NAACP Leaders Win Big at Midwest Academy Awards

NAACP Chairman Emeritus Julian Bond and Jotaka Eaddy, Senior Director for Voting Rights of the NAACP, win Lifetime Achievement Award and Heather Award at ceremony celebrating some of the nation’s most acclaimed progressive activists for their inspiring work throughout the year.

(WASHINGTON)— The Midwest Academy Awards honors Julian Bond and Jotaka Eaddy with the 2012 Lifetime Achievement Award and 2012 Midwest Academy Heather Award, respectively.

Each year at the awards ceremony, the Midwest Academy recognizes some of their most dedicated leaders. The Lifetime Achievement Award recognizes a visionary leader who has blazed trails for the progressive movement and made long-standing contributions to society. The Heather Award is awarded to a woman in mid-career who has given outstanding contributions to the progressive movement.

“The NAACP is elated that two of our own are being honored by the nation's most respected school for community organizing, The Midwest Academy,” said Benjamin Todd Jealous, President and CEO of the NAACP.

"Thanks to Julian Bond, today's activists have a foundation and a framework to encourage large scale movements, eradicate societal wrongs, and promote progressive change," said Roslyn M. Brock, Chairman of the NAACP National Board of Directors.

Julian Bond served for 11 years as the Chair of the NAACP Board of Directors. As a leader of the American Civil Rights Movement, Bond founded the Student Nonviolent Coordinating Committee in 1960 and helped to found the Southern Poverty Law Center, SPLC. He served in the Georgia State Legislature from 1965 and 1986 and became the first African-American nominated as Vice President of the United States.

“Julian Bond is an organizer's organizer, a master politician, and a powerful voice for the cause of universal human rights and human dignity.  He led sit-ins. He blazed a trail in the Georgia legislature and in presidential politics. Most recently, he led the NAACP into the national struggle for LGBT marriage equality and helped ensure victory for the issue in every state where it appeared on the ballot,” said Jealous.

Jotaka Eaddy serves as the Senior Director for Voting Rights of the NAACP and as a Special Assistant to the President and CEO of the NAACP, advocating for voting rights and directing external affairs and strategic initiatives on behalf of the office of the President and CEO. She has advocated on numerous death penalty cases, coordinated national lobbying efforts, and managed grassroots campaigns in more than 45 states and 28 countries.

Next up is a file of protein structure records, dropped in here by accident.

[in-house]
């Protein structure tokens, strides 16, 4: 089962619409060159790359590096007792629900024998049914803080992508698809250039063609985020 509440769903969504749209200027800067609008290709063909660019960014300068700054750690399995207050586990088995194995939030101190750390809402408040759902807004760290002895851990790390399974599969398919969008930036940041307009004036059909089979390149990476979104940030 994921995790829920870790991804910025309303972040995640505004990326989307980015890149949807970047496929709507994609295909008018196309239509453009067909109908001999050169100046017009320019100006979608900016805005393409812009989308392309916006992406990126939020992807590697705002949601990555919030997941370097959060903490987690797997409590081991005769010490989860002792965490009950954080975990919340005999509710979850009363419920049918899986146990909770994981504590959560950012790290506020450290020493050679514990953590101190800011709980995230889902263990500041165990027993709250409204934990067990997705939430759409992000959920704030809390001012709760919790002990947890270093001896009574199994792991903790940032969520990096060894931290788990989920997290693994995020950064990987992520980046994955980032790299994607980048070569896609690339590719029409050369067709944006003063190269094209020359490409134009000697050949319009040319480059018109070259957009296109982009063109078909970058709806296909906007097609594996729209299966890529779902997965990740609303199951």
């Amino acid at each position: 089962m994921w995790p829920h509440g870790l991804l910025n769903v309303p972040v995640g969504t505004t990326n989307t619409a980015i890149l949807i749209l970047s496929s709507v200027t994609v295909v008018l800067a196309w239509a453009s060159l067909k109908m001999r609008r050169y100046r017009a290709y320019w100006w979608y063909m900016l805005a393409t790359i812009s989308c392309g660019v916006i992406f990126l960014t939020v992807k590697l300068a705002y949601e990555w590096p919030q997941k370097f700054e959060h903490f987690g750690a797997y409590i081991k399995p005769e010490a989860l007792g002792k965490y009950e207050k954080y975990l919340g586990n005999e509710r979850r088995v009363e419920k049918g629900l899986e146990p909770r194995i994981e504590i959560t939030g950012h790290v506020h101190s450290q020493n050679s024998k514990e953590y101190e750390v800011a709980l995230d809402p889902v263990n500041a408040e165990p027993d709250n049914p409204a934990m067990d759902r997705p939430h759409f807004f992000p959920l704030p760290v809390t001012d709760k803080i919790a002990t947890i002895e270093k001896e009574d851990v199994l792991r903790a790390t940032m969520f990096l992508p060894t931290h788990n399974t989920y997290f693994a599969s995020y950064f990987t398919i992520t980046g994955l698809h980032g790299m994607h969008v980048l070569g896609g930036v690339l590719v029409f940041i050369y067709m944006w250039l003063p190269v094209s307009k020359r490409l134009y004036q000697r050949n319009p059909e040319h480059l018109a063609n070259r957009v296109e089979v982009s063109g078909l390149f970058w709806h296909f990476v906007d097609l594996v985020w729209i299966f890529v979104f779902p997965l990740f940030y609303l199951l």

“I am honored and humbled to receive this award,” said Jotaka Eaddy, Senior Director for Voting Rights of the NAACP. “In many ways this award is a reflection of all of the people who have helped mold the person that I am today.”

This year, Eaddy’s leadership with the Voting Rights Initiative of the NAACP successfully combatted efforts to block voters from the ballot box, winning battles in Texas, South Carolina, Wisconsin, Pennsylvania, and Florida. After two visits with the United Nations Human Rights Council in Geneva, Switzerland, the initiative also launched the Restore the Votes campaign, dedicated to restoring the votes of millions of people who were formally convicted of a felony.

“Jotaka Eaddy is among the very best of the new crop of NAACP organizers. A master strategist, she led efforts to abolish the juvenile death penalty in multiple states and coordinated the NAACP's national campaign to defend voting rights in advance of the 2012 elections,” said Jealous.

"As Jotaka Eaddy continues to lead voting rights initiatives at the NAACP, she joins the ranks of legendary civil rights women who inspired new generations of young people to think broadly, lead boldly, and create measurable change," added Brock.

Alongside Bond and Eaddy, the Academy presented awards to Mike Lux and Damon Silvers, Progressive Leadership Award; United We Dream, Organization of the Year Award; and Carlos Gonzales, Susan Blad Seldin Award.

Founded by long-time activist Heather Booth, the Midwest Academy advances movements for progressive social change by teaching strategic, rigorous, results-oriented approaches to social action and organization building.  The Academy provides training and consulting, equipping organizers, leaders, and their organizations to think and act strategically to win justice for all.

Founded in 1909, the NAACP is the nation's oldest and largest civil rights organization. Its members throughout the United States and the world are the premier advocates for civil rights in their communities, conducting voter mobilization and monitoring equal opportunity in the public and private sectors.


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